below) or related to various contextual alternatives (e.g., Mary getting this particular job
vs. getting another position elsewhere vs. getting another position at the same location, see:
example 39), the purpose of the complement is to express the subject’s (dis)preferred end
result; i.e., p or ¬p is compared to some contextual alternative. This is the case regardless
of the tense that is elected. Whether the proposition is located in the present or the past, the
complement expresses the speaker or subject’s (dis)favored outcome. Thus, in the case of
examples (39), (40), and (41) to follow, each volitional complement discloses the subject’s
desire for Mary to have gotten the job.
(39) Desiderative Clauses
e) I want(ed) Mary to get the job.
f) We want(ed) Mary to get the job.
g) S/he wants(ed) Mary to get the job.
h) They want(ed) Mary to get the job.
(40) Directive Clauses
e) I recommend(ed) that Mary get the job.
f) We recommend(ed) that Mary get the job.
g) S/he recommends(ed) that Mary get the job.
h) They recommend(ed) that Mary get the job.
(41) Purpose Clauses
e) I practiced with Mary so that she get/got the job.
f) We practiced with Mary so that she get/got the job.
g) S/he practiced with Mary so that she get/got the job.
h) They practiced with Mary so that she get/got the job.
According to Portner and Rubinstein (2020), ‘wanting’ is not understood to implicate
desires that the experiencer is committed to and prepared to defend (p. 14). They state that:
[b]eing committed to a priority entails that the priority has a chance of materializing both
circumstantially, given relevant facts, and preferentially, given other priorities. In other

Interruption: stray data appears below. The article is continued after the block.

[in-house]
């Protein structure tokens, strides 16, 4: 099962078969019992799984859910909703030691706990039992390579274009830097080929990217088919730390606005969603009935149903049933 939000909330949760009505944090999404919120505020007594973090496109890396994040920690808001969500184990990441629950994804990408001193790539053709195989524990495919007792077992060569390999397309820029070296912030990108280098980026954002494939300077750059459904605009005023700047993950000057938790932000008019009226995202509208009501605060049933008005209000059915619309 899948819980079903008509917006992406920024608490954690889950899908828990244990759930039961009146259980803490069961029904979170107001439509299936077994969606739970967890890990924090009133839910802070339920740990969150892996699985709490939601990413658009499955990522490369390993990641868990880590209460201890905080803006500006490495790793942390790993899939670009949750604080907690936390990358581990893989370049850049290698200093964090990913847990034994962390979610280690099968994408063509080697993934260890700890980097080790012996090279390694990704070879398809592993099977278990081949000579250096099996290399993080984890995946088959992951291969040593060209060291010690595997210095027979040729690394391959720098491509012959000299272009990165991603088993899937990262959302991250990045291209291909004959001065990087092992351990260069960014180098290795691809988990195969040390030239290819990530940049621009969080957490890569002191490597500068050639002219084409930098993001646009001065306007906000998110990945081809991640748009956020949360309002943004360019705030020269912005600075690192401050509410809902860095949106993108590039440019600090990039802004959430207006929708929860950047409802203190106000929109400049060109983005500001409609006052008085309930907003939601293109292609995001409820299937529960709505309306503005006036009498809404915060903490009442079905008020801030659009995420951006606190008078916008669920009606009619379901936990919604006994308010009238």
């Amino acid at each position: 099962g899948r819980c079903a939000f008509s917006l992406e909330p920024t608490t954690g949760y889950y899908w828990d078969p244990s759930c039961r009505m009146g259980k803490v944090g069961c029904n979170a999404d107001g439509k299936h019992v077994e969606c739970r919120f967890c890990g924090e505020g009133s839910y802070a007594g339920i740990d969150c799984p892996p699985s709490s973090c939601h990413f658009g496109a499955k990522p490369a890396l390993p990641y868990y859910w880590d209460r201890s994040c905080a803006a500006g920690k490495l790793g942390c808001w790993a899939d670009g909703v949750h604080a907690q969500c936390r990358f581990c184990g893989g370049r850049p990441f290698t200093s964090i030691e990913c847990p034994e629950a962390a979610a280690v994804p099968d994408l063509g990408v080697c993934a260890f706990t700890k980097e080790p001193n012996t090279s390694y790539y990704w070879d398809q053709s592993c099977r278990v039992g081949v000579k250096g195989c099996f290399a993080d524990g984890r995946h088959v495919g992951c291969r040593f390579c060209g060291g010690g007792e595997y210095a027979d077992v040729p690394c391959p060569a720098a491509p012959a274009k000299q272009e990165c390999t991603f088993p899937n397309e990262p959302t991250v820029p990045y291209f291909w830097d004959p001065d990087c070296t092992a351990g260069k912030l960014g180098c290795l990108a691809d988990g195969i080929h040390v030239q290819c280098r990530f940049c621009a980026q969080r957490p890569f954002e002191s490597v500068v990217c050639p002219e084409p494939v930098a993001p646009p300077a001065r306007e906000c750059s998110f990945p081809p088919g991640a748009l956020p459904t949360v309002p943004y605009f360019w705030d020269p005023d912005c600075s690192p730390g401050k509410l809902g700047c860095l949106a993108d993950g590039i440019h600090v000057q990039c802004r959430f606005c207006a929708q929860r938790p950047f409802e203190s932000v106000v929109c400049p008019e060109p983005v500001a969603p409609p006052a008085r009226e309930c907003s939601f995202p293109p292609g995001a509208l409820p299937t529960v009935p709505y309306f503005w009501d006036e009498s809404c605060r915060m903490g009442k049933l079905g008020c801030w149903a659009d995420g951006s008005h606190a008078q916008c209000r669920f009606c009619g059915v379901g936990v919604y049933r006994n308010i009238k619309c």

words, one cannot be committed to inconsistent priorities, and one cannot be committed to
priorities that are circumstantially unrealistic (p. 15). Related to this point, is what Giorgi
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and Pianesi (1997) say about desires and wanting. They argue that bouletic backgrounds
are non-realistic, since we cannot assume that anyone’s desires are realized in the actual
world (Giorgi and Pianesi 1997: 212).
With the previous points in mind, let us now assume that all assertion-averse predicates
have complements that report a (dis)preference, desire, requirement, command, instruction,
suggestion, dissuasion, disapproval, prohibition, or intention. Thus, regardless of whether
the matrix subject wants/recommends/requires/prohibits/does something so that p or ¬p (or
wanted/recommended/required/prohibited/did something so that p or ¬p), the complement
proposition is non-realistic, since it cannot be assumed that their desire will materialize in
the actual world. This explains why indicative is disallowed in the complements of the
predicates that take subjunctive 1. Similar to what Quer (2009) states about conditional
statements, I argue that the indicative can only appear in complements that represent
propositions that are close enough to the actual world.
5
Conversely, complements which
represent propositions that are distant or disjoint from the current world (non-realistic),
require the subjunctive. Therefore, the complements of the subjunctive-1-taking predicates
can never be asserted with indicative, since the matrix subject is not able to commit
themself to situations that are far away from the common ground; i.e., desires or
(dis)preferences, which cannot be assumed to be realistic.
In accordance with the prior arguments, my hypothesis puts forth that assertion is only
likely to take place when the proposition is at least somewhat realistic; i.e., propositions
that the speaker or subject can commit to since they may materialize in the actual world.
In these cases, the complement will report a particular truth (factivity) or experience
(uncertainty, doubt, possibility), as related to the speaker or matrix subject. Such
propositions are close to the current world and can, thus, be asserted so that they get added
to the common ground. As will be discussed further in section 4.2, this is most likely to
occur when the proposition is informative (new, important, contrastive, and/or highly
likely). This appears to be why examples (42), (43), and (44) to follow have been deemed
unacceptable. Desires are too far away from the common ground and, thus, too different
from the hearer’s mental model to be asserted with the indicative.
(42) Desiderative
[Comment extracted from a blog focused on the differences between men and women.